Country music is chock-full of great drinking songs, but Fort Worth singer-songwriter Mike Ryan, 28, may have recorded the classic ode to toking up on his smart, addictive new album, Bad Reputation. “Red Eye Flight” is an irreverent ode to the joys of forgoing the local bar in favor of stretching out on the couch, rolling a fatty, and hitting the skies without benefit of an airline ticket: “When I’m feeling this kind of low / I can throw some vinyl on the stereo / Roll up my worries and watch ’em all go up in smoke.”
Ryan, a San Antonio native who moved to North Texas several years ago to earn a bachelor’s degree in criminal justice from the University of North Texas, isn’t interested in becoming a spokesman for cannabis legalization. But he said there was never any question that “Red Eye Flight,” just one of a batch of tunes he co-wrote in Nashville with Brent Anderson and Chris Dubois, would make it onto the album.
“That song was gonna make the final cut come hell or high water,” Ryan said with a laugh. “We couldn’t wait to put it out there. It’s an easygoing song that I would want to listen to if I was going to light up … as long as I wasn’t driving around or doing anything important, of course. We wanted to talk about [smoking weed] without coming out and saying what it was. The song is sort of an innuendo machine.”
Bad Reputation, Ryan’s slick but musically vibrant follow-up to his 2012 debut, Night Comes Falling, is replete with sing-along-to-the-radio tunes full of clever puns and little psychological twists, the kind of songwriting that distinguished Nashville’s golden era in the 1960s and ’70s. Though he sings with a plaintive, boyish twang about slow dancing, breaking up, driving a pickup truck, and getting drunk over lost loves, Ryan doesn’t consider himself a pure country or Texas Music artist. Bad Reputation features lots of big, spiky electric guitars, and although Ryan grew up listening to ’90s country superstars like Garth Brooks and Shania Twain, he also loved Elton John’s classic rock ballads and Stevie Wonder’s pop-soul masterpieces.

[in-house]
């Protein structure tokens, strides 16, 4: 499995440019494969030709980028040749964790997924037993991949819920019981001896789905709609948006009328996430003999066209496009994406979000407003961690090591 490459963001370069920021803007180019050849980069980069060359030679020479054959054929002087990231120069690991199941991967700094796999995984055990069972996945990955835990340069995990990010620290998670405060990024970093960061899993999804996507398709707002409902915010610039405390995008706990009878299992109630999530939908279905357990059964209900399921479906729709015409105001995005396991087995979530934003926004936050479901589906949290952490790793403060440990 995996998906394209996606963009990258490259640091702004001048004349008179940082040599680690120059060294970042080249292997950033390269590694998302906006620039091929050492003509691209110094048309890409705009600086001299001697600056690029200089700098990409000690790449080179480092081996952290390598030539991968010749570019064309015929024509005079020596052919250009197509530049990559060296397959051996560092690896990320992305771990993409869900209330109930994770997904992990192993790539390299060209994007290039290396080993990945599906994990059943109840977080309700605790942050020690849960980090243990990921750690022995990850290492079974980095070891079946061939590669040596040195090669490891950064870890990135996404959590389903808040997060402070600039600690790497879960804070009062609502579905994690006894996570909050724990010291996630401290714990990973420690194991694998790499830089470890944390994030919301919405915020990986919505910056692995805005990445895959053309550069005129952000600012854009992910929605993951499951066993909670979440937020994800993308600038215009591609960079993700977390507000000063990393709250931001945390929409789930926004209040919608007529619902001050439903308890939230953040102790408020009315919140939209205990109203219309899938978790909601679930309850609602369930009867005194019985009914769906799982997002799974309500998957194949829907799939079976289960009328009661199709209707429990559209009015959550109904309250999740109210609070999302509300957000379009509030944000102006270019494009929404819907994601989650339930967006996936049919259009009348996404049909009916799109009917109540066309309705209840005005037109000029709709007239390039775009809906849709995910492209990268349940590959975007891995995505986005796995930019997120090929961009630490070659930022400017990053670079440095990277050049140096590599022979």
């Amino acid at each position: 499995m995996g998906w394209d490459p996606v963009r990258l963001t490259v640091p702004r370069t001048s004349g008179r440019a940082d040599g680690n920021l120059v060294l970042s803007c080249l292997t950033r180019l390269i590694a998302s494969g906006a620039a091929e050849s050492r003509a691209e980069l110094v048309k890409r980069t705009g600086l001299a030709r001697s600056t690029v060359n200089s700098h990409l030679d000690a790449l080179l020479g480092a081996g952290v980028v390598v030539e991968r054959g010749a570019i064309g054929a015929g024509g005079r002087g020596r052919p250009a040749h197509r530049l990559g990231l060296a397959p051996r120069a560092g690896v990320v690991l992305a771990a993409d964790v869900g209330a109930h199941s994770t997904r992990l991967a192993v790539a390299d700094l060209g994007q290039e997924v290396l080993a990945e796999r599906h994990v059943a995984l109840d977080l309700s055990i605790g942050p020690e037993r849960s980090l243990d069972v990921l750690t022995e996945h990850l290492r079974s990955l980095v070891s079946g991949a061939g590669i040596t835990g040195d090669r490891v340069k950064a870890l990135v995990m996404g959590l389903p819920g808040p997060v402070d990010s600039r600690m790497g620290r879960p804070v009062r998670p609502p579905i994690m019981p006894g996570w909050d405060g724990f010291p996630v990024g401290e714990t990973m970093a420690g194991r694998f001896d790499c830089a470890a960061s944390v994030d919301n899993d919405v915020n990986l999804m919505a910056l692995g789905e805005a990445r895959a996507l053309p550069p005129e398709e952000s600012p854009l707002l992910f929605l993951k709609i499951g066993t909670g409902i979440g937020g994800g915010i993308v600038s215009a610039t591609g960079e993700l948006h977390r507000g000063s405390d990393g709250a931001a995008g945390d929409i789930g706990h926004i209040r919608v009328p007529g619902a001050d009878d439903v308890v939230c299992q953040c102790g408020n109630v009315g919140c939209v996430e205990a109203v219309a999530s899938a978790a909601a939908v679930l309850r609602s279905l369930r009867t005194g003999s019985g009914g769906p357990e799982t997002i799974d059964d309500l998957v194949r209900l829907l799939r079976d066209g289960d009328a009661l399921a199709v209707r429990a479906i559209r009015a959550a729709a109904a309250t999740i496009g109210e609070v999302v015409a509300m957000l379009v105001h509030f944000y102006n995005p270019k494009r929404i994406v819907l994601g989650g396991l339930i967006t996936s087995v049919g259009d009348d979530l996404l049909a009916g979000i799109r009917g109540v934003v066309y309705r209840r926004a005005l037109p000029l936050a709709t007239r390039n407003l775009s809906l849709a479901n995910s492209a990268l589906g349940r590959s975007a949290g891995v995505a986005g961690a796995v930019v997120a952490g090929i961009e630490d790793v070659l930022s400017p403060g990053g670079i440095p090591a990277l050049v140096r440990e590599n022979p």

At this early stage, Ryan’s career is straddling the two worlds of big-business Nashville and the more rebellious Red Dirt/Texas genre: He signed a contract with Sea Gayle Music, one of Music City’s top independent song publishers, and he travels to Nashville once a month for songwriting sessions. But the album’s gritty storytelling, ubiquitous grungy guitars, and generally smart-ass attitude suggest he’s not quite ready to fall into the corporate commercial trap of Big Country.
“I’m not really into the whole ‘bro country/party all the time’ kind of music that you hear a lot on the radio,” he said. “I respect anyone for making the kind of music they want to make, but I like to tell stories. Maybe not about super-deep subject matter, but I like to try and move people emotionally with music. And I like to include as much rock and soul and blues in the sound as I can.”
Tracks from Night Comes Falling got a lot of airplay on stations specializing in Texas Music and Red Dirt across the Southwest, prompting him to go from playing acoustic solo shows at Fort Worth clubs to performing somewhere between 150 and 200 full-band shows per year in Texas, Oklahoma, Louisiana, Kansas, and Missouri. Though his success is still mostly regional, it’s been a hectic ride for a musician who admits that he dislikes staying away from home for too long. And he hates promoting his own music in interviews with journalists and radio station DJs. (“Hey, look at how cool I am!” is how he sheepishly describes talking about his work.) But he’s reached a level of success that has allowed him to pay a promotions company to do a lot of the showboating for him.
For the record, though, he’s grateful as hell to be making a comfortable living as a full-time musician and, in fact, hopes eventually to reach a national audience with his wry, heartfelt tuneage. He just doesn’t want to flare up and burn out too quickly as a performer.
“I’d love to win a Grammy or five,” he said with a laugh. “I’d love to play Madison Square Garden or Red Rocks Amphitheatre [in Colorado], but I’m more interested in steady growth than anything. I might never be another Garth Brooks or George Strait, but if I can keep making music that I’m proud of, I’ll be happy.”
8pm Thu w/Callahan Divide at Capital Bar, 3017 Morton St, FW. Free. 817-820-0049.